In this tutorial, you will learn about the Python function
sleep() that allows you to introduce a delay in the execution of your program. This is a handy function especially when your program is working with threads or even when you are working with graphics and animations. The sleep function is available within the
time module that contains many other functions that deal with time access and conversions. And although this module is available on all platforms, not all functions within it might be available or even work the same exact way. Let's check out the
time.sleep() module in more detail...
This module provides functions that help manipulate time and use them in your program. There are other "cousin" modules that work more precisely with date and the calendar within your system, but this module is more focused on just manipulating time - working with hours going all the way down to milliseconds.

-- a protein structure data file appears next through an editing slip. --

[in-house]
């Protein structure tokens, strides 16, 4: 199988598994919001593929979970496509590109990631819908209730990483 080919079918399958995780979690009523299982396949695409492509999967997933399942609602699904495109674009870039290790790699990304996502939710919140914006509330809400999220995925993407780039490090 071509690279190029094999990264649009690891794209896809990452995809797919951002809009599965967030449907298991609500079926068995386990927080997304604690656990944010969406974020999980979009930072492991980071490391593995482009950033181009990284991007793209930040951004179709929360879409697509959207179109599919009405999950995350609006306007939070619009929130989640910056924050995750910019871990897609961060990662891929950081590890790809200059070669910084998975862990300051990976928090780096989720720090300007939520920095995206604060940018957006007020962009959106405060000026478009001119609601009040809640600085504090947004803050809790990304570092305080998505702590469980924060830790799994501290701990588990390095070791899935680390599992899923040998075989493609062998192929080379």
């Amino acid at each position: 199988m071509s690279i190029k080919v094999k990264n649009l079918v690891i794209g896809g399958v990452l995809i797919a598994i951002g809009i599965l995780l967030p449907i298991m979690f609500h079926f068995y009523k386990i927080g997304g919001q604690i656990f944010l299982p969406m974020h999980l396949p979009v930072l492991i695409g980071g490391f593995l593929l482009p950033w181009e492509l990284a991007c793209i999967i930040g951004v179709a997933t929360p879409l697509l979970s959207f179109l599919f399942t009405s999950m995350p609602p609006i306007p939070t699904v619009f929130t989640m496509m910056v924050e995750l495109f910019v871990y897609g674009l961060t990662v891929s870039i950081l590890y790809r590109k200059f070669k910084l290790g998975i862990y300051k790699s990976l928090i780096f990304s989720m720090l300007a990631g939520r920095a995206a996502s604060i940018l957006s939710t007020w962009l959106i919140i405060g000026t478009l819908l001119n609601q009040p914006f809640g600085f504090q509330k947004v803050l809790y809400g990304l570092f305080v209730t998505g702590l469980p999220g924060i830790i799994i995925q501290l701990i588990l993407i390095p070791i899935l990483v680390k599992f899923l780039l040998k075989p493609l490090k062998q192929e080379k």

Some of the terms you will generally hear when working with time in the computer science world is epoch.
But first, make sure you import the time module. To do so simply type:
This is the precise point when time really started. This doesn't mean the birth of our solar system or when man actually started measuring time, but it is actually relatively closer to now. For the UNIX system, the epoch is January 1, 1970, 00:00:00 (UTC) (It was a Thursday in case you were wondering...) To find out the epoch on your system you can type:
time.struct_time(tm_year=1970, tm_mon=1, tm_mday=1, tm_hour=0, tm_min=0, tm_sec=0, tm_wday=3, tm_yday=1, tm_isdst=0)